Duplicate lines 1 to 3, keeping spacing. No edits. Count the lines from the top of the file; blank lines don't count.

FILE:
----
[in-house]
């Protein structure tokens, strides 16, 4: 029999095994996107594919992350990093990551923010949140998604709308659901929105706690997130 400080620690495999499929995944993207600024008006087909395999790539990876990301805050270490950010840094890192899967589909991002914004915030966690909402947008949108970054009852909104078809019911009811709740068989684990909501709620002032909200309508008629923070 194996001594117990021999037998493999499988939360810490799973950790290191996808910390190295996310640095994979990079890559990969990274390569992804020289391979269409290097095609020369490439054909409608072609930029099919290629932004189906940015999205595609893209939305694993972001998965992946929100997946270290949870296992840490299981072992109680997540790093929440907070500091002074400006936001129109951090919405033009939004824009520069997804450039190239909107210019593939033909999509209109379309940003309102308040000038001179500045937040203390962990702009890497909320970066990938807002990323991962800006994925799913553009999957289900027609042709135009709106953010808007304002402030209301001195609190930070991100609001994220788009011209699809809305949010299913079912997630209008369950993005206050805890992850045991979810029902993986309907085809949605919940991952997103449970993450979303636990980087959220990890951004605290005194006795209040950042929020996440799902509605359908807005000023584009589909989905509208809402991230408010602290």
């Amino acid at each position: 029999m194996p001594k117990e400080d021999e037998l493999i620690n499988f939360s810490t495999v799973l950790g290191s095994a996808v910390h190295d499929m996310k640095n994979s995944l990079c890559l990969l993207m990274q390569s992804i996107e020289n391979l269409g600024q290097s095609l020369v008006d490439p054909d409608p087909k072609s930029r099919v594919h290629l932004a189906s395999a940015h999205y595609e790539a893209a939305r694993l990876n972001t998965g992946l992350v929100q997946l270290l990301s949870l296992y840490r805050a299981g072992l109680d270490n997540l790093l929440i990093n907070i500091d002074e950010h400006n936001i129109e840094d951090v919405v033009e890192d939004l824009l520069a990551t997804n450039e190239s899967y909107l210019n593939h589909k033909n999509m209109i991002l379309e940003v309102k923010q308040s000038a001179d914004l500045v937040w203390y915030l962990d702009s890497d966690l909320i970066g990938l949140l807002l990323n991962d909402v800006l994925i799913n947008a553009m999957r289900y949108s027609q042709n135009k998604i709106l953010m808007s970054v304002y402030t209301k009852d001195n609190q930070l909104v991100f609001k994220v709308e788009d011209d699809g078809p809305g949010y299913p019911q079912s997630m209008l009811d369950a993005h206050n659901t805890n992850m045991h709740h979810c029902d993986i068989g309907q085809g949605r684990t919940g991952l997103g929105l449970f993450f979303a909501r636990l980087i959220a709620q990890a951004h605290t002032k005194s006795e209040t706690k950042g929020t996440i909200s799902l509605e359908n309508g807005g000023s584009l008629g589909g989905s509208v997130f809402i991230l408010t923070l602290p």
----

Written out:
[in-house]
């Protein structure tokens, strides 16, 4: 029999095994996107594919992350990093990551923010949140998604709308659901929105706690997130 400080620690495999499929995944993207600024008006087909395999790539990876990301805050270490950010840094890192899967589909991002914004915030966690909402947008949108970054009852909104078809019911009811709740068989684990909501709620002032909200309508008629923070 194996001594117990021999037998493999499988939360810490799973950790290191996808910390190295996310640095994979990079890559990969990274390569992804020289391979269409290097095609020369490439054909409608072609930029099919290629932004189906940015999205595609893209939305694993972001998965992946929100997946270290949870296992840490299981072992109680997540790093929440907070500091002074400006936001129109951090919405033009939004824009520069997804450039190239909107210019593939033909999509209109379309940003309102308040000038001179500045937040203390962990702009890497909320970066990938807002990323991962800006994925799913553009999957289900027609042709135009709106953010808007304002402030209301001195609190930070991100609001994220788009011209699809809305949010299913079912997630209008369950993005206050805890992850045991979810029902993986309907085809949605919940991952997103449970993450979303636990980087959220990890951004605290005194006795209040950042929020996440799902509605359908807005000023584009589909989905509208809402991230408010602290």
């Amino acid at each position: 029999m194996p001594k117990e400080d021999e037998l493999i620690n499988f939360s810490t495999v799973l950790g290191s095994a996808v910390h190295d499929m996310k640095n994979s995944l990079c890559l990969l993207m990274q390569s992804i996107e020289n391979l269409g600024q290097s095609l020369v008006d490439p054909d409608p087909k072609s930029r099919v594919h290629l932004a189906s395999a940015h999205y595609e790539a893209a939305r694993l990876n972001t998965g992946l992350v929100q997946l270290l990301s949870l296992y840490r805050a299981g072992l109680d270490n997540l790093l929440i990093n907070i500091d002074e950010h400006n936001i129109e840094d951090v919405v033009e890192d939004l824009l520069a990551t997804n450039e190239s899967y909107l210019n593939h589909k033909n999509m209109i991002l379309e940003v309102k923010q308040s000038a001179d914004l500045v937040w203390y915030l962990d702009s890497d966690l909320i970066g990938l949140l807002l990323n991962d909402v800006l994925i799913n947008a553009m999957r289900y949108s027609q042709n135009k998604i709106l953010m808007s970054v304002y402030t209301k009852d001195n609190q930070l909104v991100f609001k994220v709308e788009d011209d699809g078809p809305g949010y299913p019911q079912s997630m209008l009811d369950a993005h206050n659901t805890n992850m045991h709740h979810c029902d993986i068989g309907q085809g949605r684990t919940g991952l997103g929105l449970f993450f979303a909501r636990l980087i959220a709620q990890a951004h605290t002032k005194s006795e209040t706690k950042g929020t996440i909200s799902l509605e359908n309508g807005g000023s584009l008629g589909g989905s509208v997130f809402i991230l408010t923070l602290p």